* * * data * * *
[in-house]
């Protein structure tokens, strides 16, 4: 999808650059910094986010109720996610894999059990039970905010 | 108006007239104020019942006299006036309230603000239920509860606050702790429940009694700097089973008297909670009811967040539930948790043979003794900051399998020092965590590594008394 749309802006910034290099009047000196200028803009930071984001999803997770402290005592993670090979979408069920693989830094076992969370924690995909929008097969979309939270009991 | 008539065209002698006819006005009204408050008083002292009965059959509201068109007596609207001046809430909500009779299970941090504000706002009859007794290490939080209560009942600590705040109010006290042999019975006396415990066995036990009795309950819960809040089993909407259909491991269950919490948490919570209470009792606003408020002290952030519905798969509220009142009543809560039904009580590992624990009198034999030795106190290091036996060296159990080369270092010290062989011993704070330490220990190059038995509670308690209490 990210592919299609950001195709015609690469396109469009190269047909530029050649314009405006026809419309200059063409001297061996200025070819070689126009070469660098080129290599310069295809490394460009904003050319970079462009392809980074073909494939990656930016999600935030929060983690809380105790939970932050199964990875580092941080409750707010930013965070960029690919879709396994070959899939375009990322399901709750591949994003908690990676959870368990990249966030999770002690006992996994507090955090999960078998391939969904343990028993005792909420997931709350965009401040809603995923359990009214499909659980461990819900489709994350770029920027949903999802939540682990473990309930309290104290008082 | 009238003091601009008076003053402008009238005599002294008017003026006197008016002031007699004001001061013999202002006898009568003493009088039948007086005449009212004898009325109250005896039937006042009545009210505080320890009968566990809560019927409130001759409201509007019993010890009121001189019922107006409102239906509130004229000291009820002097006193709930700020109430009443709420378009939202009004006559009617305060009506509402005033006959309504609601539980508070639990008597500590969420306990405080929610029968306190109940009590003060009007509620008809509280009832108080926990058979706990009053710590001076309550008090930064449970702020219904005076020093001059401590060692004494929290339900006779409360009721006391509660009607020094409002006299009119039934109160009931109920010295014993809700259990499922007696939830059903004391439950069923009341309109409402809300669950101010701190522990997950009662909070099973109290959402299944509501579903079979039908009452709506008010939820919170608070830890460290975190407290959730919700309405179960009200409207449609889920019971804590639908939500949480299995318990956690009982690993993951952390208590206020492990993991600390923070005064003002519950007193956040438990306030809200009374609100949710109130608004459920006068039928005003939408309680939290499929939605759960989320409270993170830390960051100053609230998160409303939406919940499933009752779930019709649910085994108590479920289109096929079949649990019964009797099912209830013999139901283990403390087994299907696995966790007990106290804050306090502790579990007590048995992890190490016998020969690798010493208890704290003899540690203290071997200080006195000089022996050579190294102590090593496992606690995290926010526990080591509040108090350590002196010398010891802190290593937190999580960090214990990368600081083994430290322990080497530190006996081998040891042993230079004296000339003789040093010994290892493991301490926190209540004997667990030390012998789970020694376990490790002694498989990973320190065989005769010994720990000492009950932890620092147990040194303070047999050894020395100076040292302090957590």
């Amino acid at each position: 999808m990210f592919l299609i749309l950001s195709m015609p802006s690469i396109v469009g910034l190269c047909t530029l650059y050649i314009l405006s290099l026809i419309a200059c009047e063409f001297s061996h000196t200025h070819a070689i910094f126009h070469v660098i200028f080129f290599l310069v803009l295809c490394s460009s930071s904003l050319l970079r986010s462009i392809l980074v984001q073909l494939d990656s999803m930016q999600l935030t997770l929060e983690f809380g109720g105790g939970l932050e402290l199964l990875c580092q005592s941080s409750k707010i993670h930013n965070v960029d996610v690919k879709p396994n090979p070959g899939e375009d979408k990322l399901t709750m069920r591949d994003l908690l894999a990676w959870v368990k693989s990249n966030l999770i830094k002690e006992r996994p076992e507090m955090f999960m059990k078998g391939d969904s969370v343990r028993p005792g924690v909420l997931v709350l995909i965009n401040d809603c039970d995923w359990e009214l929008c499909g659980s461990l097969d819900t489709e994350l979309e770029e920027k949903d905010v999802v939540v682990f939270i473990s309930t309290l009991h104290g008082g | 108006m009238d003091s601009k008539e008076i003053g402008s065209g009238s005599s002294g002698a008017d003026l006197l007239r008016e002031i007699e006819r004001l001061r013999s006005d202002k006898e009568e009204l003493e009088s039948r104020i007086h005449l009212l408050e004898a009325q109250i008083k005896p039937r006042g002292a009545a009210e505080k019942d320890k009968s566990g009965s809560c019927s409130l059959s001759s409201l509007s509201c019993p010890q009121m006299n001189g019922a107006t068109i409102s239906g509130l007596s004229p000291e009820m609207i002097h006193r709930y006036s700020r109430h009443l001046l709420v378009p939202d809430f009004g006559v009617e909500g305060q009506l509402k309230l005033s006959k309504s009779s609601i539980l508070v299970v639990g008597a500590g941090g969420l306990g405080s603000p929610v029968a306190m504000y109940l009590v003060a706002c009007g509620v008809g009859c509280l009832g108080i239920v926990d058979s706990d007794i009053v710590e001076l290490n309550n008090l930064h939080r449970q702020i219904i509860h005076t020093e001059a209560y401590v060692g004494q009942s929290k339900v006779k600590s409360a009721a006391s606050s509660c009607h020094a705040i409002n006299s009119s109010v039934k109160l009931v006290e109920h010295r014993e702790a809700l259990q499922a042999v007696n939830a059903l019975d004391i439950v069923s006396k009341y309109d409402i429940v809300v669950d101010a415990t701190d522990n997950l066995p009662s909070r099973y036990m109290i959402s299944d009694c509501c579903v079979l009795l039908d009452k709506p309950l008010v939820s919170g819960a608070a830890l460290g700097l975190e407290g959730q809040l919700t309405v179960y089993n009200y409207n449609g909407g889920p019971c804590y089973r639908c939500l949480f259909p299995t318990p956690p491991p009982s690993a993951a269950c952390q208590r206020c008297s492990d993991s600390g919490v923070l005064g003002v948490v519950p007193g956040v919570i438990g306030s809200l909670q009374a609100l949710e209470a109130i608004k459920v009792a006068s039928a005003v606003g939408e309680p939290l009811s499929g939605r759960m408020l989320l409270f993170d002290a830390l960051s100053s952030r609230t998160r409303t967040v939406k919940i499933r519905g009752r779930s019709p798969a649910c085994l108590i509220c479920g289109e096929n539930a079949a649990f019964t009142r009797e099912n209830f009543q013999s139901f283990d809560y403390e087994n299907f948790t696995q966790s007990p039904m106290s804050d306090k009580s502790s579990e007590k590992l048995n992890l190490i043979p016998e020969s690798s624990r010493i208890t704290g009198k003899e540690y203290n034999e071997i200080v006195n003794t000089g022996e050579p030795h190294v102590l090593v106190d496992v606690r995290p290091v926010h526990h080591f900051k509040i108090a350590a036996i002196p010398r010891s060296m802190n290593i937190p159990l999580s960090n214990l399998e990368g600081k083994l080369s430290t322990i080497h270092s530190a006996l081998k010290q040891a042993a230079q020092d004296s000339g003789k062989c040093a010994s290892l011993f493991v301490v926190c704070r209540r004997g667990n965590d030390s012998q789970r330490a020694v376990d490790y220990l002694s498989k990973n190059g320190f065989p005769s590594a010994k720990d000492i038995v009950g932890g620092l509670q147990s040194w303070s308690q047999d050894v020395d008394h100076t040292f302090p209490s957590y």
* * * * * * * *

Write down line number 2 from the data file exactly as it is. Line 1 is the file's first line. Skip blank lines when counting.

């Protein structure tokens, strides 16, 4: 999808650059910094986010109720996610894999059990039970905010 | 108006007239104020019942006299006036309230603000239920509860606050702790429940009694700097089973008297909670009811967040539930948790043979003794900051399998020092965590590594008394 749309802006910034290099009047000196200028803009930071984001999803997770402290005592993670090979979408069920693989830094076992969370924690995909929008097969979309939270009991 | 008539065209002698006819006005009204408050008083002292009965059959509201068109007596609207001046809430909500009779299970941090504000706002009859007794290490939080209560009942600590705040109010006290042999019975006396415990066995036990009795309950819960809040089993909407259909491991269950919490948490919570209470009792606003408020002290952030519905798969509220009142009543809560039904009580590992624990009198034999030795106190290091036996060296159990080369270092010290062989011993704070330490220990190059038995509670308690209490 990210592919299609950001195709015609690469396109469009190269047909530029050649314009405006026809419309200059063409001297061996200025070819070689126009070469660098080129290599310069295809490394460009904003050319970079462009392809980074073909494939990656930016999600935030929060983690809380105790939970932050199964990875580092941080409750707010930013965070960029690919879709396994070959899939375009990322399901709750591949994003908690990676959870368990990249966030999770002690006992996994507090955090999960078998391939969904343990028993005792909420997931709350965009401040809603995923359990009214499909659980461990819900489709994350770029920027949903999802939540682990473990309930309290104290008082 | 009238003091601009008076003053402008009238005599002294008017003026006197008016002031007699004001001061013999202002006898009568003493009088039948007086005449009212004898009325109250005896039937006042009545009210505080320890009968566990809560019927409130001759409201509007019993010890009121001189019922107006409102239906509130004229000291009820002097006193709930700020109430009443709420378009939202009004006559009617305060009506509402005033006959309504609601539980508070639990008597500590969420306990405080929610029968306190109940009590003060009007509620008809509280009832108080926990058979706990009053710590001076309550008090930064449970702020219904005076020093001059401590060692004494929290339900006779409360009721006391509660009607020094409002006299009119039934109160009931109920010295014993809700259990499922007696939830059903004391439950069923009341309109409402809300669950101010701190522990997950009662909070099973109290959402299944509501579903079979039908009452709506008010939820919170608070830890460290975190407290959730919700309405179960009200409207449609889920019971804590639908939500949480299995318990956690009982690993993951952390208590206020492990993991600390923070005064003002519950007193956040438990306030809200009374609100949710109130608004459920006068039928005003939408309680939290499929939605759960989320409270993170830390960051100053609230998160409303939406919940499933009752779930019709649910085994108590479920289109096929079949649990019964009797099912209830013999139901283990403390087994299907696995966790007990106290804050306090502790579990007590048995992890190490016998020969690798010493208890704290003899540690203290071997200080006195000089022996050579190294102590090593496992606690995290926010526990080591509040108090350590002196010398010891802190290593937190999580960090214990990368600081083994430290322990080497530190006996081998040891042993230079004296000339003789040093010994290892493991301490926190209540004997667990030390012998789970020694376990490790002694498989990973320190065989005769010994720990000492009950932890620092147990040194303070047999050894020395100076040292302090957590």